On the 24th of February 2022, Russia started a military assault on Ukraine with the intention to invade. Street Child launched an emergency response on the 25th of February, our first response in Europe. Over the course of 2022, millions of people were displaced by the conflict and whilst many areas have since been de-occupied by Russian forces, 17.7 million people are in need of humanitarian aid.
In October 2022, Russia began a new phase of the conflict, launching a series of attacks aiming to cripple the country’s energy infrastructure. Ongoing missile attacks have left millions of people without power, heating and water supply during freezing winter temperatures. The constantly changing circumstances of the conflict have required an agile and flexible response, led by the expertise of local organisations.
People have been internally displaced by the conflict.
People are estimated to be in need of humanitarian assistance.
People have fled and become refugees in European countires.
Street Child launched an emergency response within 24 hours of the Russian invasion. Since the beginning of the war, we have identified and been working with 15 local partners across Ukraine, Romania and Moldova. The majority of our partners have been supported through our flexible funding scheme which allows local organisations to assess the needs on the ground and respond in the way they feel would make the biggest impact, be that food and clothing or blankets and hygiene kits. All our projects have an emphasis on psychosocial support for children and adults to address the stress, trauma and risks arising as a result of the conflict.
Street Child continues to focus on keeping children in emergencies safe, in school and learning. We have been working with numerous partners in Ukraine to equip 67 schools and child-friendly spaces with vital access to in-person and remote learning, replacing and repairing furniture, alongside providing educational resources such as lesson plans, posters, printed guidelines, printed cards and workbooks so children are able to continue learning.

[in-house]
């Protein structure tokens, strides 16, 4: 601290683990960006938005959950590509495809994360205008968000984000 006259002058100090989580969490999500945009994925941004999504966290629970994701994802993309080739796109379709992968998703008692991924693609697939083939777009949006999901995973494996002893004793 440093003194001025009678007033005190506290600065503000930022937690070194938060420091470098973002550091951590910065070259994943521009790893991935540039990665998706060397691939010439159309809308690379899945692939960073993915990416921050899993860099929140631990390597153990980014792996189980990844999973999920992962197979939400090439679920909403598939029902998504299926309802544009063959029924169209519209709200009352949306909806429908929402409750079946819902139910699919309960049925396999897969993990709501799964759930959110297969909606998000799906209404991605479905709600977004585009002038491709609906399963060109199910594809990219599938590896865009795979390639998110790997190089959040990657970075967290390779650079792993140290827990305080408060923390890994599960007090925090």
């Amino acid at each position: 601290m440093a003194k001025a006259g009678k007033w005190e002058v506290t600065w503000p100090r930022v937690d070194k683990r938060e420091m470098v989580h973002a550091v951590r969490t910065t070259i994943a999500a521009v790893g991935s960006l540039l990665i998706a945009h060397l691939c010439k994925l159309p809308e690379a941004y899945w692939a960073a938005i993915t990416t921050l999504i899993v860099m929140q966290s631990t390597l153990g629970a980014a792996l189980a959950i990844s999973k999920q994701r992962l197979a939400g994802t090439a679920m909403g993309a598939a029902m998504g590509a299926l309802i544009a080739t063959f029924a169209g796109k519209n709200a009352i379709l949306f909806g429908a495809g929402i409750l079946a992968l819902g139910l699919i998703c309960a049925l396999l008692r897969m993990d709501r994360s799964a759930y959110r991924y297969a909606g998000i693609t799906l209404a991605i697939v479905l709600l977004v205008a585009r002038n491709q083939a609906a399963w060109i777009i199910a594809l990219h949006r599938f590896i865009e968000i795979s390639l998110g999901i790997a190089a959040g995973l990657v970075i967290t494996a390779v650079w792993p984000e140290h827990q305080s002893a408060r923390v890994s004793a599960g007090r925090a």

Street Child has been working to provide psychosocial support for children who have been affected by the crisis. Through our network of partner organizations representing 33 education hubs, we are aiming to reach 10,000 children with psychosocial and educational support in 11 regions of Ukraine. Children can visit these hubs to receive holistic psychosocial support, access educational resources online, and participate in play-based activities, restoring a sense of normalcy in their lives.
Additionally, we are running programmes to train teachers to provide psychosocial support for their students after returning to school. So far, over 1,000 teachers have been trained to support children affected by war.
As the conflict continues, Street Child remains ready to respond to emergencies. In October, Street Child supported civilians caught up in the massive missile attacks on Zaporizhzhia, the site of the contested nuclear power station. Working with local partners, we were able to purchase and distribute beds, blankets, heaters, food, and hygiene kits. Over 1,938 food kits have been distributed in this area.
Our partnership approach means that donations made to Street Child are being used to help people within days, not months. Partnering with local organizations is not only important to be able to mobilise aid quickly; it is also the most effective and targeted way of ensuring that support reaches those most in need, especially in wartime, when the circumstances are constantly changing.
Local organisations know their contexts better than anyone else and are well-connected within their communities and, in the Ukrainian context, with their local authorities. They are best placed to direct how funding should be used and – crucially – how it should not be used.
As the conflict becomes protracted, we are working to implement projects which will reach 50,000 children and their caregivers with essential educational services and further psychosocial support. We are also working to repair educational and learning facilities in order to provide as safe learning environment for children in 16 regions across Ukraine.
NEWS & MEDIA
Children reached, of which at least 6,440 were girls.
Children reached through protection services.
Teachers have been trained in an emergency context.
could go towards supporting a local organisation in Ukraine providing hygiene essentials such as nappies and period products to families who have been displaced by the conflict.
Could provide a family of 5 with nutritious food items such as eggs, meat and flour for one week.
could go towards providing basic supplies for a family who have fled their home.
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